The Independent National Electoral Commission (CENI) on Saturday, January 5, reportedly delayed the publication of election results until "next week" amid growing concerns of unrest. Provisional results were expected on Sunday, January 6. The postponement comes as the Catholic Church, which deployed hundreds of election observers and is considered a trusted monitor, identified opposition leader Martin Fayulu as the winner. Church officials reportedly indicated Fayulu had defeated Emmanuel Ramazani Shadary, outgoing President Joseph Kabila's hand-picked successor, by a wide margin. The government rebuked the Church and stated such claims would insight a "popular revolt."
Meanwhile, the US military deployed roughly 80 troops to Gabon on Friday, January 4, due to the possibility of unrest. President Donald Trump indicated the troops could be dispatched to protect US installations in DRC if necessary. Protests and demonstrations are possible in the coming days and particularly following any announcement regarding results. Any political protests organized by opposition parties are likely to involve clashes with security forces. Telecommunication disruptions (e.g. internet and mobile service blackouts) are likely to persist at least until the publication of election results.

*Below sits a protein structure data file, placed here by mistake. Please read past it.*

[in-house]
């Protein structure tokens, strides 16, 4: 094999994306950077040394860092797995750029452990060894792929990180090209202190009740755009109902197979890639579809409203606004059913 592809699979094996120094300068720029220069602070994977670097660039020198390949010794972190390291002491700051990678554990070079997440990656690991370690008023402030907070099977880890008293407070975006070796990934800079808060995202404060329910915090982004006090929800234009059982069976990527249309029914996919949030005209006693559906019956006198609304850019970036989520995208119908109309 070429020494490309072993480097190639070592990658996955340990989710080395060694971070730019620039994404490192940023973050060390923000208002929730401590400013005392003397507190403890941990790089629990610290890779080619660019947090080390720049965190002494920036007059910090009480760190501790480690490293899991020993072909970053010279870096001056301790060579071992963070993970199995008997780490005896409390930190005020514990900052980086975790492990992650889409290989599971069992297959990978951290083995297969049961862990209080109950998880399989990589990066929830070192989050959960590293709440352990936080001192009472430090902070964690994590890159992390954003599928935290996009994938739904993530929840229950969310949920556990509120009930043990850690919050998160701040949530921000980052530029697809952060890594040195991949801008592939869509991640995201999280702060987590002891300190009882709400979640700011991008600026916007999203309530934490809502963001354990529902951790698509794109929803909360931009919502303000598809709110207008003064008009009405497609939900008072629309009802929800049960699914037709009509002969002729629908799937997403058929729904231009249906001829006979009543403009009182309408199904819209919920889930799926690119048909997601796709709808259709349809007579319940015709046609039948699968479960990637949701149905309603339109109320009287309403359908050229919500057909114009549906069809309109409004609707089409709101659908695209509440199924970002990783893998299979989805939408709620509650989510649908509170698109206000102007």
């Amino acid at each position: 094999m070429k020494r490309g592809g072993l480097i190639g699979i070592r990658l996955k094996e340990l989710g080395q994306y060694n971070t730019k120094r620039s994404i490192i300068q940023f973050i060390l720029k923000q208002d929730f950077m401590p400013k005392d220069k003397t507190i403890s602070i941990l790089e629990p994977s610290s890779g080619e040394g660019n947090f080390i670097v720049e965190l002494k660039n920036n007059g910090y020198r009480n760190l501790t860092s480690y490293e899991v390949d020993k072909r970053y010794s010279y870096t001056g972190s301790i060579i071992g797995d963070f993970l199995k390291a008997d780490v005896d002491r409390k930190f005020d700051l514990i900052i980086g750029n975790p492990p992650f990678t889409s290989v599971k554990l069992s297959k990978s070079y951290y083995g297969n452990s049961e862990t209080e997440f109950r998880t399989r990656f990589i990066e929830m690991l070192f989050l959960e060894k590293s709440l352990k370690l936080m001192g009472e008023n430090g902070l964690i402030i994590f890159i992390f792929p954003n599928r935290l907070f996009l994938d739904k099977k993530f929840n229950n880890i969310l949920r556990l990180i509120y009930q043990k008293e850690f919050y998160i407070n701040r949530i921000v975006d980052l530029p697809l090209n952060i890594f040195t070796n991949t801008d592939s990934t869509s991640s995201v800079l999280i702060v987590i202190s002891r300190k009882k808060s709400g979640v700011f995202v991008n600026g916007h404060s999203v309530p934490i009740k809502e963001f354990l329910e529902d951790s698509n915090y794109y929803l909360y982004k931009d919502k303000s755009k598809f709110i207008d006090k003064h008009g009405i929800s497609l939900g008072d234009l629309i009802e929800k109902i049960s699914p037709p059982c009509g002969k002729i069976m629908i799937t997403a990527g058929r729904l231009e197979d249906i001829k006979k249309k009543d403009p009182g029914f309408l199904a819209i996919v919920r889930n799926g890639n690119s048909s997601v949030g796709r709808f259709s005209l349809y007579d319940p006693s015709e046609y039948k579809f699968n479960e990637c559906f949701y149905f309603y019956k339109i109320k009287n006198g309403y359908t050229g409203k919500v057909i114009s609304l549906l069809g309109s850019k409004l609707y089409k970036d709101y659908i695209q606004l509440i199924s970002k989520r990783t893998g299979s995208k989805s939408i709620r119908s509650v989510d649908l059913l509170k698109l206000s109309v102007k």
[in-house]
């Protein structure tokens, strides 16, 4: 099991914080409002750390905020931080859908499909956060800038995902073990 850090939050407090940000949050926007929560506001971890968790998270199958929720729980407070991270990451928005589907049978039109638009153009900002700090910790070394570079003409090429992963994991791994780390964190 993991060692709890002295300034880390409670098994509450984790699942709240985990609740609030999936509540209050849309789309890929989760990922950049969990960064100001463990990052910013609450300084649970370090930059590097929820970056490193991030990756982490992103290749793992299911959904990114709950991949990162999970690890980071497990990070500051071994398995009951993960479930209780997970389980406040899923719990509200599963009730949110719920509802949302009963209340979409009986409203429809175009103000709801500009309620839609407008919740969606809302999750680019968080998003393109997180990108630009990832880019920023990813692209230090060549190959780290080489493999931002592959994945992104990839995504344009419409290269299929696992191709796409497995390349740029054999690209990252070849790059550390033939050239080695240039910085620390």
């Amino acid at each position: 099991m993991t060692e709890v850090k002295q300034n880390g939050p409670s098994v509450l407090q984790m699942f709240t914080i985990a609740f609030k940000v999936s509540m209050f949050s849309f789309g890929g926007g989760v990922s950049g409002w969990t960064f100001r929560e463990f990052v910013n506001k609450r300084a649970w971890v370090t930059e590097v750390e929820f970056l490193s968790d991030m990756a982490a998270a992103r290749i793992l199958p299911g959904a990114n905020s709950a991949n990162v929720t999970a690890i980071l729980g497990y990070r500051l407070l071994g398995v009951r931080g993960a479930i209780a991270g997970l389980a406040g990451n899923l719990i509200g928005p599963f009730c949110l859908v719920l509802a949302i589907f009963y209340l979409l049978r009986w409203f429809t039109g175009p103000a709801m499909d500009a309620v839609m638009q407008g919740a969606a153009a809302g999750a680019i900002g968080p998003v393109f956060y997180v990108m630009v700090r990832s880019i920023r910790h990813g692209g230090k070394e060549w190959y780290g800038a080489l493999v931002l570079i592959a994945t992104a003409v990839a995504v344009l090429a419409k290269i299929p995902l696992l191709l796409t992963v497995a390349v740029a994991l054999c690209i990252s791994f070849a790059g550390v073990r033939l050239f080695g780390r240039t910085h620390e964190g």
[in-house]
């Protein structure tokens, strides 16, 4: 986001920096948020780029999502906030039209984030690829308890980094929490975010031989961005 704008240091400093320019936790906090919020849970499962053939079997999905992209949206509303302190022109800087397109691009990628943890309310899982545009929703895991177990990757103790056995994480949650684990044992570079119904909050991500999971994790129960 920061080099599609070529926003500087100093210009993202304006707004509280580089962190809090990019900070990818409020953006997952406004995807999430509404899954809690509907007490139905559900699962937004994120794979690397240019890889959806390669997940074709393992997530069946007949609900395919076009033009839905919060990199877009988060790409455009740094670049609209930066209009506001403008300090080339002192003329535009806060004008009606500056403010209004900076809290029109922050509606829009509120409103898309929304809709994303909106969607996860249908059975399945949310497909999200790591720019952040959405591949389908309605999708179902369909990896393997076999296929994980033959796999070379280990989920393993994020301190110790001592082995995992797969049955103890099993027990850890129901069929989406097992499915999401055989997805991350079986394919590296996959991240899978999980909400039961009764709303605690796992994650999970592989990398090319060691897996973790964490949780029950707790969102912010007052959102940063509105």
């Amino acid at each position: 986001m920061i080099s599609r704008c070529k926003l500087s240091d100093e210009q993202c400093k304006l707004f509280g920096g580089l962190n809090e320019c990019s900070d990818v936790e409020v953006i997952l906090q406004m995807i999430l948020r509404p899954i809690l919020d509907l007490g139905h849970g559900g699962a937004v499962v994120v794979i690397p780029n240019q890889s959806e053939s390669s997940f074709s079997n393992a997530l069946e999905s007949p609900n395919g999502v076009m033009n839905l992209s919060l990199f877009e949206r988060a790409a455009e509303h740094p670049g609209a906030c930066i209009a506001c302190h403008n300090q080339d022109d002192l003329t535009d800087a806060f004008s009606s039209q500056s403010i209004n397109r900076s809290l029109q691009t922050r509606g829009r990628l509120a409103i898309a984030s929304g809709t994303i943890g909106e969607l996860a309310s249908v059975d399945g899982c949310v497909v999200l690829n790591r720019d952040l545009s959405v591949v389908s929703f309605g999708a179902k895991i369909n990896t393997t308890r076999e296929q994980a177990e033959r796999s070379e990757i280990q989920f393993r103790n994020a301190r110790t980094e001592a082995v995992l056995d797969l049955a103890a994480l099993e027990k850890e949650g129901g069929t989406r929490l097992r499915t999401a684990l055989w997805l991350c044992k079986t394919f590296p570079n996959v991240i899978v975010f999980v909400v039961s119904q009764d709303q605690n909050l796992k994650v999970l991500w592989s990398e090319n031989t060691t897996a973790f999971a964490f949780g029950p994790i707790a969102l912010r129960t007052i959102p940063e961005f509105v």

DRC held general elections on December 30 to choose a successor to President Joseph Kabila, who is ineligible to run for another term. There were numerous allegations of electoral fraud and voter intimidation and several people were killed in election-related violence.
President Joseph Kabila, whose term ended in 2016 but who has remained in power amid repeated election delays, has endorsed Interior Minister Emmanuel Ramazani Shadary as the candidate of the ruling FCC (Front Commun pour le Congo) coalition. Other main candidates include Felix Tshisekedi of the CACH (Cap pour le Changement) opposition coalition party and Martin Fayulu of the Lamuka opposition coalition.
Individuals in DRC are advised to monitor updates to the situation, avoid any public demonstrations due to the risk of violence and arrest, refrain from discussing political topics in public, adhere to all instructions issued by local authorities and their home governments, and anticipate telecommunication disruptions and a heightened security presence.
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